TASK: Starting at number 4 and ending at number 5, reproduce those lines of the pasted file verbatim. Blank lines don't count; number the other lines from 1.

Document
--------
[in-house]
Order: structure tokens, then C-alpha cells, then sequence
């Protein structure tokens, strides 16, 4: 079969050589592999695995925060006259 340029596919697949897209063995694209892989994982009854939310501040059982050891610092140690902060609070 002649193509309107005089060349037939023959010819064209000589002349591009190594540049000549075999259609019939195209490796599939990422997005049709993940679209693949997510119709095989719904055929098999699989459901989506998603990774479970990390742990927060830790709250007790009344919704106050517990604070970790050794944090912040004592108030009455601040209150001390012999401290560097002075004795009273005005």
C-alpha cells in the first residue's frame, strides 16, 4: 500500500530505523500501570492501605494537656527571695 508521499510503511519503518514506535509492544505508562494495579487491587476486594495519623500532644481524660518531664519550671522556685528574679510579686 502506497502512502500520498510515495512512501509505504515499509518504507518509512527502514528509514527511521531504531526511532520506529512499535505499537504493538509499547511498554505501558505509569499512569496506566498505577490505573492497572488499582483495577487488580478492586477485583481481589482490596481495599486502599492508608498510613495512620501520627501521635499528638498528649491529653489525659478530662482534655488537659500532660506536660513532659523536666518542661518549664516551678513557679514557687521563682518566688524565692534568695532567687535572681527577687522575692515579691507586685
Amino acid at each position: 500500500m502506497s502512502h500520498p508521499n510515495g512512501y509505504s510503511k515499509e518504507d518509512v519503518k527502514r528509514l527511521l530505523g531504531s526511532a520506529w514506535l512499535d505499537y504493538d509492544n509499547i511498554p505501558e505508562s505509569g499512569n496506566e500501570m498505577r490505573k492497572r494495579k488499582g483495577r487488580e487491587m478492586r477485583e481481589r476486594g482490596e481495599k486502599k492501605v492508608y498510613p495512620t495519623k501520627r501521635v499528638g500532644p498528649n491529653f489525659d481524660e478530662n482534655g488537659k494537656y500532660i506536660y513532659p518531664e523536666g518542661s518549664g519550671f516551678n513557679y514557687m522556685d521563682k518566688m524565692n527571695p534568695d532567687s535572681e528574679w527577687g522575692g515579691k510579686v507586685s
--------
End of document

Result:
C-alpha cells in the first residue's frame, strides 16, 4: 500500500530505523500501570492501605494537656527571695 508521499510503511519503518514506535509492544505508562494495579487491587476486594495519623500532644481524660518531664519550671522556685528574679510579686 502506497502512502500520498510515495512512501509505504515499509518504507518509512527502514528509514527511521531504531526511532520506529512499535505499537504493538509499547511498554505501558505509569499512569496506566498505577490505573492497572488499582483495577487488580478492586477485583481481589482490596481495599486502599492508608498510613495512620501520627501521635499528638498528649491529653489525659478530662482534655488537659500532660506536660513532659523536666518542661518549664516551678513557679514557687521563682518566688524565692534568695532567687535572681527577687522575692515579691507586685
Amino acid at each position: 500500500m502506497s502512502h500520498p508521499n510515495g512512501y509505504s510503511k515499509e518504507d518509512v519503518k527502514r528509514l527511521l530505523g531504531s526511532a520506529w514506535l512499535d505499537y504493538d509492544n509499547i511498554p505501558e505508562s505509569g499512569n496506566e500501570m498505577r490505573k492497572r494495579k488499582g483495577r487488580e487491587m478492586r477485583e481481589r476486594g482490596e481495599k486502599k492501605v492508608y498510613p495512620t495519623k501520627r501521635v499528638g500532644p498528649n491529653f489525659d481524660e478530662n482534655g488537659k494537656y500532660i506536660y513532659p518531664e523536666g518542661s518549664g519550671f516551678n513557679y514557687m522556685d521563682k518566688m524565692n527571695p534568695d532567687s535572681e528574679w527577687g522575692g515579691k510579686v507586685s